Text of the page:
HEAD COACH BILL BELICHICK
Q: Has Rob Gronkowski elevated the level of his run blocking this year, or has he always performed that task at a high level?
BB: I think Rob takes a lot of pride in his run blocking. I think, like anything else, there is always room for improvement. A lot of that is working with different combinations, so it could be sometimes with the tackle, sometimes with another tight end, sometimes with the fullback, sometimes with a receiver and we see a lot of nickel defense. So, sometimes we're blocking linebackers, sometimes we're blocking defensive backs, defensive ends, different combinations there. A lot of it is identification, and recognition and technique. There's a lot of moving parts there at the tight end positon and as it relates to the perimeter there on the edge of the defense. There are multiple alignments and, again, a lot of times that involves two or three of us blocking two or three of them, so it's not just straight one-on-one blocking. That's I don't want to say the easy part, but there's certainly a lot less moving parts to that. It's the combination stuff, the perimeter stuff. Rob works hard on that. Like I said, there's some tough looks there and we've just got to keep working on it.
Q: Is it possible that Rob has even extended his catch radius this season?
BB: It's certainly been good this year. I think it's always been pretty good. Rob gets to a lot of balls, and he catches a lot of balls and he makes a lot of tough catches. I don't know if I could differentiate between this year, last year, some particular game. We see him catch a lot of balls in practice and not miss too many; very few. He makes some remarkable catches on the practice field as well as in game situations. He does a pretty good job on all that.
Q: Tom Brady has now thrown an interception in each of the past five games and they have all come on third down. Is there anything to that or something that you can pinpoint as the reason for that?
BB: No, I don't think we want to throw interceptions on any down. I don't think Tom wants to throw them on any down. I think we just have to do a better job of coaching and executing the plays, making our reads and throwing the ball. We all need to do a better job on those plays. That's not what we're looking for. We're not making excuses for why they happened. We just didn't do a good enough job.
Q: Has Dion Lewis improved his vision out of the backfield when waiting on the blocking schemes to unfold?
BB: I think Dion has really good vision. Has it improved? I don't know. I think it's been pretty good. He's done a real good job. He was an explosive player for us pretty much ever since we got him and his vision is good. His run skills are good. He's hard to tackle. He's very strong for his size. I think all of those have been in place for a while. I think those are all qualities that Mike [Lombardi] talked about when he had him at Cleveland when we signed him.
Q: How important is that vision when he is returning kicks?
BB: Yeah, very important. Vision is part of it. Setting up blockers or setting up blocks is a big part of it, too. In this league you can't just get the ball and run. There's too many good players. You have to help your blockers make the blocks. You have to set up blocks in order to get into space. Once you get into space then the back's instincts can take over, but getting there is not always that easy. Sometimes the backs have to have good vision on the play. Sometimes they have to take the defenders and put them where the blockers can block them and set those plays up. That comes with experience, and working together, and blockers and the runner being on the same page in certain blocking relationships.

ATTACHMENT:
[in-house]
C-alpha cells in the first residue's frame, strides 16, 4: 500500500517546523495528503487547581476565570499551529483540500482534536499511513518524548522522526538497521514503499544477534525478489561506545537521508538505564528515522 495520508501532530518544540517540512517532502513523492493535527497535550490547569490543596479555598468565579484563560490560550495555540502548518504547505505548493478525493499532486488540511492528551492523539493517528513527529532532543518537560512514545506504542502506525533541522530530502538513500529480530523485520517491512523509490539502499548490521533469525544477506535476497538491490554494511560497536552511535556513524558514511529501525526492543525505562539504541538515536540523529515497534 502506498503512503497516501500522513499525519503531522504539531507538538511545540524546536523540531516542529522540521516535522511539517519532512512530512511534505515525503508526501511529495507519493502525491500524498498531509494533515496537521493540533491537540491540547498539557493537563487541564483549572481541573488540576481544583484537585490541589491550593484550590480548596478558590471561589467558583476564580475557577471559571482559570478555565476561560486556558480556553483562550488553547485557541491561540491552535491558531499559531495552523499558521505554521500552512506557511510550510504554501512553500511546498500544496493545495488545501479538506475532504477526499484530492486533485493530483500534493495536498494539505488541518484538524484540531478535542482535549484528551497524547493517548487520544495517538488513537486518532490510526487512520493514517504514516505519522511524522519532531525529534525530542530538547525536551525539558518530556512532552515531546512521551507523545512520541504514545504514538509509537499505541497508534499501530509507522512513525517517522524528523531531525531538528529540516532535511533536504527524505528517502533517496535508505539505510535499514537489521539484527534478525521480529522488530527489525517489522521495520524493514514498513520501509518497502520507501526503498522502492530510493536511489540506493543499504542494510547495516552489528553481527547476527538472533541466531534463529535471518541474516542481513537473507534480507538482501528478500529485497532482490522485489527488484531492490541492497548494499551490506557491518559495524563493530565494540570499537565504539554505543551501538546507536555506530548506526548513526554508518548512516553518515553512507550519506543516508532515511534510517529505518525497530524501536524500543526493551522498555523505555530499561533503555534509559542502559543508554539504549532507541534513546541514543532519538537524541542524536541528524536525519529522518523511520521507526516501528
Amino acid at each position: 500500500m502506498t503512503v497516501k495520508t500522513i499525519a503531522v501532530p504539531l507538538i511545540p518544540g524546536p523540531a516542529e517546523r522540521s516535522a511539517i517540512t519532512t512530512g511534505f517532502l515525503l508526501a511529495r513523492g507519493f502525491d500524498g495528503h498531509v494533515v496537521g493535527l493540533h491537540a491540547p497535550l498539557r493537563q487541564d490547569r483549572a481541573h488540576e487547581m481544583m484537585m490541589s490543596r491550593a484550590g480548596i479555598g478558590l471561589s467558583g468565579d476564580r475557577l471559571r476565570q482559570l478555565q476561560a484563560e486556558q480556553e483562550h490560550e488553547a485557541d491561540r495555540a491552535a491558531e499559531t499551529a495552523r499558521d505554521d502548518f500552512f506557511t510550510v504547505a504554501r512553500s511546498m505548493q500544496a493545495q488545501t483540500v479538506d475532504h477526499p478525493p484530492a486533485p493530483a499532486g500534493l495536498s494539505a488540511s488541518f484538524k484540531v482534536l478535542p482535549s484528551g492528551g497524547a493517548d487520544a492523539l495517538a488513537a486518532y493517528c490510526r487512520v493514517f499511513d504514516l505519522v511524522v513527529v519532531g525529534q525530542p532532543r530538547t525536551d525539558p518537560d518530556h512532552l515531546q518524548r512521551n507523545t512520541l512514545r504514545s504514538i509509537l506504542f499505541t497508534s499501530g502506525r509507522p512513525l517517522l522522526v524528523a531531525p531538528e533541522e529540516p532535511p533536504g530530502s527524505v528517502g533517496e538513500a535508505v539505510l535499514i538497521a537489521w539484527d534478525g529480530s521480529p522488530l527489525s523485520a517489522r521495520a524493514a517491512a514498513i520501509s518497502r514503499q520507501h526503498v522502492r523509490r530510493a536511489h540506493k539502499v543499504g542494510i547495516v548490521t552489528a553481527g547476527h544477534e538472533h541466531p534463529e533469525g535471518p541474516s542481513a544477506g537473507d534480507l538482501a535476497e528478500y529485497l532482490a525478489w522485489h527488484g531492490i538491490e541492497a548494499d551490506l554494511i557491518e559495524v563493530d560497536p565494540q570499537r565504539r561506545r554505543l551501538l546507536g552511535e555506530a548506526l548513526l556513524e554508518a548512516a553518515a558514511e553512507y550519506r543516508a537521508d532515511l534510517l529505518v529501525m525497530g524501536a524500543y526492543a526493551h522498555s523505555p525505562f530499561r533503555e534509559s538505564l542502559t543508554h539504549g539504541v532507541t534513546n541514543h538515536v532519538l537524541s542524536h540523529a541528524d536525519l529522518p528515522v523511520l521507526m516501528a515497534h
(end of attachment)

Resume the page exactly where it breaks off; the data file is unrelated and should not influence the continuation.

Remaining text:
Q: What have you noticed from Malcom Brown in his play this year and just his overall development compared to where he has been in the past?
BB: Malcom's worked hard this year. He, unfortunately, missed a couple of weeks there in the middle of the season as he was, I think, really kind of getting into a good weekly groove, and then had to take a little break before he was able to get back to that. I'd say it happened relatively quickly but, still, there's a process of playing after having not played which he had to work out and go through. He's done a good job of that. He's stayed very involved with the team, with the game plan, knowing what we're doing even in the games that he didn't play, so he's really showed a lot of leadership and continued to work on the things he could work on even though there were some things he couldn't work on. He did a good job of that.
OFFENSIVE COORDINATOR JOSH MCDANIELS
Q: What have you seen from Rob Gronkowski this season in terms of his run blocking and catch radius? Have you noticed any facets of his game that have improved from previous years?
JM: Well, Rob, he works really hard at all the areas of his game. That position, as we've talked about before, requires a lot of those players because they're used in so many different roles and have so many different things that they're responsible for. He definitely has tried to improve as a run blocker. I mean, he's always been a pretty good run blocker because he wants to do it, he enjoys the challenge of it and understands that there's always going to be good matchups on the edge and that he's got to really rise to the occasion at times and play against good outside linebackers or defensive ends. That's something that he's always been excited to try to do. I don't really think I see any difference in his catch radius. It's always been huge. He's such a big guy with such a big wingspan and he's got really good hands and he's a really good athlete. That gives him the ability to catch the ball away from his frame at his size. Rob was in protection the other day a little bit, also. Like I said, we've asked the tight end position to do so many things here, and Rob works hard each week to try to understand his role in the game plan, improve in the techniques that he can use in whatever aspect of the game that he's being used in, and that's a credit to him.